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Borough: Enfield
St Andrew's Churchyard
All Saints' Churchyard 16k
St Andrews Churchyard  
St Andrew's is the parish church of Enfield, one of the largest medieval parishes in Middlesex. Enfield remained a village outside London until the arrival of the railways in the mid 19th century. In 1304 Enfield had been granted licence for a weekly market by Edward I. The present market place next to St Andrew's Church dates from 1532. Enfield's old market cross can still be seen, re-erected in Myddelton House Gardens

St Andrew's was the only church in the parish until 1831.There are records of a church on this site from the 4th century. In 1136 the living was given by Geoffrey de Mandeville, Lord of the Manor, to his new monastery at Saffron Walden. At the Dissolution of the Monasteries it passed to Trinity College Cambridge.

The present church building dates largely from the 14th and 15th century However, extensive alterations have been carried out over the years, particularly in the 19th century. The church houses some interesting monuments, including the Tiptoft memorial to Jacosa, wife of Sir John Tiptoft who was Lord of the Manor and held offices of state under Henry IV; and the monument to Sir Nicholas Rainton (d.1646) who built Forty Hall.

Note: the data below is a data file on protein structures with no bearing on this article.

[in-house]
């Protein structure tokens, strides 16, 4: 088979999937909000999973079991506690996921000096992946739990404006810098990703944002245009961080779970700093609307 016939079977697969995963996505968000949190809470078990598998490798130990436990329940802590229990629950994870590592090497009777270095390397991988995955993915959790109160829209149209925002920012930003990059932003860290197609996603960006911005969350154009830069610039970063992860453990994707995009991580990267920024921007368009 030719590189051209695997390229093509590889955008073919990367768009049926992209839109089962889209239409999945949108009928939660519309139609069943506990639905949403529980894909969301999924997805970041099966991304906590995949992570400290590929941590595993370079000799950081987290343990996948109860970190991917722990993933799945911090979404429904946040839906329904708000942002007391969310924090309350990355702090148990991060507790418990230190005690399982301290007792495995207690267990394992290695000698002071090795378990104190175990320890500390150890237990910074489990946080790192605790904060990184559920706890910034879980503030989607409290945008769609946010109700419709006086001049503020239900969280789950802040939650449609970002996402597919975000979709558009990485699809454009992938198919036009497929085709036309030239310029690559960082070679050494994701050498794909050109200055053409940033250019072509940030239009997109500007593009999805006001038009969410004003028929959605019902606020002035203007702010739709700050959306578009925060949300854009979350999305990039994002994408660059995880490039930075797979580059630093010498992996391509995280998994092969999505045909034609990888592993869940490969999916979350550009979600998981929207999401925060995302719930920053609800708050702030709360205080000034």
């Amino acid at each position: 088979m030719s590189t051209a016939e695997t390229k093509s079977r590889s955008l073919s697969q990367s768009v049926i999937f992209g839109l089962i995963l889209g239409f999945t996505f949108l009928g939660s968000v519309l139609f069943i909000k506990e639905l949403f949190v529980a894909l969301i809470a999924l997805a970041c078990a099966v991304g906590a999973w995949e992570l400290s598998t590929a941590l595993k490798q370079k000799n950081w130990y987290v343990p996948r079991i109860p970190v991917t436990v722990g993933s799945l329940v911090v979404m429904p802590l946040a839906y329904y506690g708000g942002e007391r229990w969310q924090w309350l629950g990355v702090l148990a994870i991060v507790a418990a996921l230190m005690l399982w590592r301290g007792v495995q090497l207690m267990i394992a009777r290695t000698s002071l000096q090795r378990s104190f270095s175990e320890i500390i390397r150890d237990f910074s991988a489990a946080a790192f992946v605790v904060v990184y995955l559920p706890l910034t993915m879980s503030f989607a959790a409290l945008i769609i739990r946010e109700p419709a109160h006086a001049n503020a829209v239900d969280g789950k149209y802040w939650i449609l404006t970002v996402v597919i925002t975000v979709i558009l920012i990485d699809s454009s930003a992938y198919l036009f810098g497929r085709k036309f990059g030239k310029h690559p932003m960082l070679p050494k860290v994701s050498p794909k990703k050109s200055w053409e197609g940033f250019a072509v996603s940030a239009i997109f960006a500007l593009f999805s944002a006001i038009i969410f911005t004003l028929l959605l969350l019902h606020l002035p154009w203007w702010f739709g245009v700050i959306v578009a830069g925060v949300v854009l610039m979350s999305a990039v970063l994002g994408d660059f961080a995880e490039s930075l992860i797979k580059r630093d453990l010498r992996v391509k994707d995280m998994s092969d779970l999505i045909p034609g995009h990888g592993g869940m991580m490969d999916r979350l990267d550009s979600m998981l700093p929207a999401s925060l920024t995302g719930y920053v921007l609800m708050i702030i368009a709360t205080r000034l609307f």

The church is surrounded by its large churchyard which comprises a number of different, mostly railed-off areas, and a complex of paved walks running between the church, the walled garden of the vicarage and the ancient Grammar School. Founded in 1548, the Grammar School was at one time run by Dr Robert Uvedale (d.1722), a celebrated naturalist who developed the modern sweet pea and grew a Cedar of Lebanon in the grounds of the nearby Manor House, Enfield Palace, which he also opened as a private boarding school in the late 1660s. The Manor House used to stand on the south side of the market place but was demolished in 1927. The churchyard has some good monuments from the C18th, including one to John White, Surveyor to the New River Company.

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